Turns out true love might be worth the wait.
At least these are the findings in a new study by psychological scientist Paige Harden of the University of Texas at Austin. The study found that the later a person first had sexual intercourse not only corresponded with a higher education level and household income, but also found they were less likely to be dissatisfied with their relationships in adulthood.
However, the study also found that these latecomers were also less likely to be married and have fewer romantic relationships.
The report used data from the National Longitudinal Study on Adolescent Health that followed 1659 sibling pairs who were followed from the age of 16 to young adulthood (roughly around 29). But the study had a particular method of categorizing ages and sexual experience: "Early" sexual intercourse was younger than the age of 15, so called "on-time" was 15 to 19 and "later" was over 19.
Now of course, this is not to imply that you must be married to be in love or that there is a correct age to have sex. Sex educator Sari Locker says if you are wondering about the "right time," there are guidelines to consider with your partner, according to Match.com.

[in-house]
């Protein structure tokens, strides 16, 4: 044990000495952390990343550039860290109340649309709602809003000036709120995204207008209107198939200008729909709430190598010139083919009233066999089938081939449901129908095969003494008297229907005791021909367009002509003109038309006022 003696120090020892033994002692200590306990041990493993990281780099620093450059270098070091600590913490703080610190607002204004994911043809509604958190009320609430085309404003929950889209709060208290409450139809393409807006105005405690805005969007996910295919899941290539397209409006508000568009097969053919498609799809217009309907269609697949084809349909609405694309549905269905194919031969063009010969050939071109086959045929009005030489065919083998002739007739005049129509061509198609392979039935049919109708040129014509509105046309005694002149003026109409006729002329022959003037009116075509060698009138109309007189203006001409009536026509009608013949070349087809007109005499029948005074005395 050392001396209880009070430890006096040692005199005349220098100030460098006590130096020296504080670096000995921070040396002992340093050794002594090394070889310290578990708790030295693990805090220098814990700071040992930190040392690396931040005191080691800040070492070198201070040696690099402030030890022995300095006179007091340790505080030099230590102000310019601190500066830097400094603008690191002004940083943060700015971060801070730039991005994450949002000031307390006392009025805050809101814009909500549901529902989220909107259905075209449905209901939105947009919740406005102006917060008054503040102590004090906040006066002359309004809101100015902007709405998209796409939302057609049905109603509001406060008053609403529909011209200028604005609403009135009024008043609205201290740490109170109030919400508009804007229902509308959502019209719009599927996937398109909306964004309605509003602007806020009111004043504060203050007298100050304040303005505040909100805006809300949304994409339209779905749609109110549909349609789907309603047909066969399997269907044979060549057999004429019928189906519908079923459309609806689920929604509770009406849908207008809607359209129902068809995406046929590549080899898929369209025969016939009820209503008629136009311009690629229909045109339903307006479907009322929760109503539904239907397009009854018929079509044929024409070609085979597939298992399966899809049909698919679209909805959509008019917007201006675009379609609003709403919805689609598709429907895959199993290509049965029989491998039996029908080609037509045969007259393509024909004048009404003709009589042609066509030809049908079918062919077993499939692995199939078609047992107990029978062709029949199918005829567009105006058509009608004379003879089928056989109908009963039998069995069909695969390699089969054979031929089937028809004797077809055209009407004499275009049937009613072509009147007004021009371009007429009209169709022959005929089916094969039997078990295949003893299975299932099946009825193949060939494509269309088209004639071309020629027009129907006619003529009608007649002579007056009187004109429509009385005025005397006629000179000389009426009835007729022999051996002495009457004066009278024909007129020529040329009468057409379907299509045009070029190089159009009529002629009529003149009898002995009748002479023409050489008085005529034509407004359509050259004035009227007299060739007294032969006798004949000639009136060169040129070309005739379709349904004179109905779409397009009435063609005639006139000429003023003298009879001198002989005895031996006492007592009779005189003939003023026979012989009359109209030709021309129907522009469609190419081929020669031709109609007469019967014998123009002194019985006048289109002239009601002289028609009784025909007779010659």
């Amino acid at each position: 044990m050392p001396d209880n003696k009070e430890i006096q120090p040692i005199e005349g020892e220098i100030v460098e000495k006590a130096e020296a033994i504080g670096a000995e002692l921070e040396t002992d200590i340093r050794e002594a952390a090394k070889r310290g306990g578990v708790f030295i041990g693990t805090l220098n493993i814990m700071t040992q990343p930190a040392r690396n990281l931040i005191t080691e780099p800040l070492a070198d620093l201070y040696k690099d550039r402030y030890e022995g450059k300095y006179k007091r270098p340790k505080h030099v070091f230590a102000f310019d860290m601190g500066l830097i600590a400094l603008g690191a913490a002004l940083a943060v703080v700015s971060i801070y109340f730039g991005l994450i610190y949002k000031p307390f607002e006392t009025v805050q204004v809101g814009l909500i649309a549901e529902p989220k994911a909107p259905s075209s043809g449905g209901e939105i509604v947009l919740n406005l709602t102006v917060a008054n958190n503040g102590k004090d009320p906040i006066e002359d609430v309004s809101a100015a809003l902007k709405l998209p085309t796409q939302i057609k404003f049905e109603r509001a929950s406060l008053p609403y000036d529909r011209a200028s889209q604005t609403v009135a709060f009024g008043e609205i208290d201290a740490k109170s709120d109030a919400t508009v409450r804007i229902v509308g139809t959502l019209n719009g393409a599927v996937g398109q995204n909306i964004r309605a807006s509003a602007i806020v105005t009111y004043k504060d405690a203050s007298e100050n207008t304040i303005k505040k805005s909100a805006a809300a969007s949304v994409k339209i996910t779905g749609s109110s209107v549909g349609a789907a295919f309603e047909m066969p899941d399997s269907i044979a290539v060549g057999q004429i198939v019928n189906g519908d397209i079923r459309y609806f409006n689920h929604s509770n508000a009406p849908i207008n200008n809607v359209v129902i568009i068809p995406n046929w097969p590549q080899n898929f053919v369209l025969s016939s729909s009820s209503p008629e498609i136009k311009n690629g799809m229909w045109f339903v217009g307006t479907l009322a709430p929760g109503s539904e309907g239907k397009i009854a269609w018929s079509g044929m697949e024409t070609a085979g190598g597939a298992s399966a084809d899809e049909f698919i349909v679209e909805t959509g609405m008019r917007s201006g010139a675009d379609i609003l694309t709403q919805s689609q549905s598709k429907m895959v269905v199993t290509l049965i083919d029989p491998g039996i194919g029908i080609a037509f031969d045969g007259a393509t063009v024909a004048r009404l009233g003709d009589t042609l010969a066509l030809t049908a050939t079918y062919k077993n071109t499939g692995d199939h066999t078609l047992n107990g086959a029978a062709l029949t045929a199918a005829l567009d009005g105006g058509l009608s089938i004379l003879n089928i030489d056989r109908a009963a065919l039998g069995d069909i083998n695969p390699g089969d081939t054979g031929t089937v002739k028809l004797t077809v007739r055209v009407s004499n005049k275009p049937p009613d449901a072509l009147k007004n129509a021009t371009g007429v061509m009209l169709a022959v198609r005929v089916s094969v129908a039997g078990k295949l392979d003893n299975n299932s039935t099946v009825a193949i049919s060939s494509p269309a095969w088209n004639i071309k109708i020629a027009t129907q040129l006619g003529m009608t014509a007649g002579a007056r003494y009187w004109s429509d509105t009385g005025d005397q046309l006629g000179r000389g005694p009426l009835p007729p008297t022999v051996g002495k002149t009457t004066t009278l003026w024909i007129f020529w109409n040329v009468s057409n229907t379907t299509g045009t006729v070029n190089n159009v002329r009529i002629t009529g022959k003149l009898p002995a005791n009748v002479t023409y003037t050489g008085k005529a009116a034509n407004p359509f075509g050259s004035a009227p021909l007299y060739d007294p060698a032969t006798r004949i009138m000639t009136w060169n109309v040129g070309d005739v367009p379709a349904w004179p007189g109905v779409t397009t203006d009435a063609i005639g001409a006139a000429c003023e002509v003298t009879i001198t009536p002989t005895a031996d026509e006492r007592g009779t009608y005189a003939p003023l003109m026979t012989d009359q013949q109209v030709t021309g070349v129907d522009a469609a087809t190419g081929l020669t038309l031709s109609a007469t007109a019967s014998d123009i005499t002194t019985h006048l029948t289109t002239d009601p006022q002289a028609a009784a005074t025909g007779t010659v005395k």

Locker notes a variety of ways to tell you're ready, including the point at which the kissing gets really good and you feel comfortable naked in front of your partner.
The study also claims that the timing of one's first sexual encounter can predict the stability of their relationships under 30. People who have sex at a later age could be pickier in choosing romantic and sexual partners, which may explain why they're reluctant to enter a relationship in the first place. But another study from the Clark University Poll of Emerging Adults found young people are optimistic about their love lives, showing that people between the ages of 18 and 29 expected their marriages to last a life time.
And to that end, if you fall into one of these so-called "early" categories, it's not all bad news. In previous studies, Harden found that teenage couples who've had sex younger than 15 had lower levels of "delinquent behaviour problems."
"We are just beginning to understand how adolescents' sexual experiences can influence their future development and relationships," Harden said in a press release.
What do you think? Do our first sexual encounters really affect the future of our love lives? Let us know in the comments below:
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